the actors were good

The oblique drops of rain slid down the blades of grass in the park, but it would have made no difference if they had slid up. Then the oblique (drops) turned round (drops), swallowed up by the earth underpinning the grass, and the grass and the earth seemed to talk, no, not talk, argue, their incomprehensible words like crystallized spiderwebs or the briefest crystallized vomiting, a barely audible rustling, as if instead of drinking tea that afternoon, Norton had drunk a steaming cup of peyote.

– Roberto Bolaño, 2666, tans. Natasha Wimmer, Farrar, Strauss and Giroux, New York, 2008, p. 9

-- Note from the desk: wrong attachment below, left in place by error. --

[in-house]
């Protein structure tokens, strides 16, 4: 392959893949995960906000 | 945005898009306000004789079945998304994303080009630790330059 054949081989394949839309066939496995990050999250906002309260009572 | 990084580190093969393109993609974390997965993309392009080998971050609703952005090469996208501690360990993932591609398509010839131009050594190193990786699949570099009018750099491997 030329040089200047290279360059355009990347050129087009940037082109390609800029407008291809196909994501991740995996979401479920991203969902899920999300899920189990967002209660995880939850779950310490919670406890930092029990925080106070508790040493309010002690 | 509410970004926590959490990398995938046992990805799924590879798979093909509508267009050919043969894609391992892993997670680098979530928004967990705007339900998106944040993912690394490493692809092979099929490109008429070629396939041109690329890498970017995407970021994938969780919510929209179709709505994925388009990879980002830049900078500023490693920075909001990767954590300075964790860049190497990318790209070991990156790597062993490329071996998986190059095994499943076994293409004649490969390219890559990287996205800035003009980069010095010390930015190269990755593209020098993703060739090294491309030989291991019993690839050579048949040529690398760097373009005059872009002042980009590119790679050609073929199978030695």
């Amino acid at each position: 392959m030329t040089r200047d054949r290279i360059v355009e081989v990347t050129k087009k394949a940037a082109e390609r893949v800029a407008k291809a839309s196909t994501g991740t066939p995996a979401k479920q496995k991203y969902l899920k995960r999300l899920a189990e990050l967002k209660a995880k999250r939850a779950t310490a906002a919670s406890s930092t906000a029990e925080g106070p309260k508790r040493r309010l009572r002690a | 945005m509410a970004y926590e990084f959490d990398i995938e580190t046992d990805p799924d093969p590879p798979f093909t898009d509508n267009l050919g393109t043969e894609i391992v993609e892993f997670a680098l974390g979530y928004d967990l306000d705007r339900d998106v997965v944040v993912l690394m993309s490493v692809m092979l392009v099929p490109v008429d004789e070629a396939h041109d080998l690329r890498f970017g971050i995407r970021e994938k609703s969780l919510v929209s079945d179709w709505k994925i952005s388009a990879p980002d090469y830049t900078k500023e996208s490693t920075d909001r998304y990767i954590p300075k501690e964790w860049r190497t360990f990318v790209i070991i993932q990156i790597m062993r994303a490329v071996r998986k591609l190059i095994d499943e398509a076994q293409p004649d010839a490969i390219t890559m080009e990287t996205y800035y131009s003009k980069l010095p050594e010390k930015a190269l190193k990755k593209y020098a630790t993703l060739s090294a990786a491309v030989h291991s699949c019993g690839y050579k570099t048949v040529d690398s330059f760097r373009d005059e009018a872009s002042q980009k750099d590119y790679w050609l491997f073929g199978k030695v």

Over dinner, Norton explained the parts of the play he hadn’t understood. Only then did Morini realize it had been worse than he’d thought. The acting, however, rose greatly in his esteem, and back at the hotel, as he partially undressed without getting out of the wheelchair, in front of the silent television where he and the room were mirrored like ghostly figures in a performance that prudence and fear would keep anyone from staging, he concluded that the play hadn’t been so bad after all, it had been good, he had laughed, the actors were good, the seats comfortable, the price of the tickets not too high.

– Ibid., p. 96